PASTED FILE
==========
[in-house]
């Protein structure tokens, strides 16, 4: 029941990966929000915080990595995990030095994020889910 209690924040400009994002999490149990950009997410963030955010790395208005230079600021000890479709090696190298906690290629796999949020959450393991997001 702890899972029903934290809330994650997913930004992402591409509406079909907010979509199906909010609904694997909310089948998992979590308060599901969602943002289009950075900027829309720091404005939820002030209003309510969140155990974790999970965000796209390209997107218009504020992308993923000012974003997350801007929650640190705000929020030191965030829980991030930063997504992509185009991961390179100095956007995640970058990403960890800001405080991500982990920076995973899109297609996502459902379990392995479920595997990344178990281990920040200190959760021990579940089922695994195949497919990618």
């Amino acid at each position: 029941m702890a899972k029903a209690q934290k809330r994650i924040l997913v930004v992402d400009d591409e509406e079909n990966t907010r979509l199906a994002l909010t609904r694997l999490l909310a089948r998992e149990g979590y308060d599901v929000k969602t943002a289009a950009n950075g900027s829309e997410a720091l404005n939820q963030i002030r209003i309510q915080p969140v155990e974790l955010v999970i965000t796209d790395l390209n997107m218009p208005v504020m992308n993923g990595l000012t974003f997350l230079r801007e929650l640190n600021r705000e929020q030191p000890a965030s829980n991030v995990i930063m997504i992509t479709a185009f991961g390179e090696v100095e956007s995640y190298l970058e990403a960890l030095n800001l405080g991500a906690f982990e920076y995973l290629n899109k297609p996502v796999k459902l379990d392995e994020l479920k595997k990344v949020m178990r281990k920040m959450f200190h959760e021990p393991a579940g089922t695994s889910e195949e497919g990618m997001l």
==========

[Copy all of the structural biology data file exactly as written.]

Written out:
[in-house]
């Protein structure tokens, strides 16, 4: 029941990966929000915080990595995990030095994020889910 209690924040400009994002999490149990950009997410963030955010790395208005230079600021000890479709090696190298906690290629796999949020959450393991997001 702890899972029903934290809330994650997913930004992402591409509406079909907010979509199906909010609904694997909310089948998992979590308060599901969602943002289009950075900027829309720091404005939820002030209003309510969140155990974790999970965000796209390209997107218009504020992308993923000012974003997350801007929650640190705000929020030191965030829980991030930063997504992509185009991961390179100095956007995640970058990403960890800001405080991500982990920076995973899109297609996502459902379990392995479920595997990344178990281990920040200190959760021990579940089922695994195949497919990618």
């Amino acid at each position: 029941m702890a899972k029903a209690q934290k809330r994650i924040l997913v930004v992402d400009d591409e509406e079909n990966t907010r979509l199906a994002l909010t609904r694997l999490l909310a089948r998992e149990g979590y308060d599901v929000k969602t943002a289009a950009n950075g900027s829309e997410a720091l404005n939820q963030i002030r209003i309510q915080p969140v155990e974790l955010v999970i965000t796209d790395l390209n997107m218009p208005v504020m992308n993923g990595l000012t974003f997350l230079r801007e929650l640190n600021r705000e929020q030191p000890a965030s829980n991030v995990i930063m997504i992509t479709a185009f991961g390179e090696v100095e956007s995640y190298l970058e990403a960890l030095n800001l405080g991500a906690f982990e920076y995973l290629n899109k297609p996502v796999k459902l379990d392995e994020l479920k595997k990344v949020m178990r281990k920040m959450f200190h959760e021990p393991a579940g089922t695994s889910e195949e497919g990618m997001l």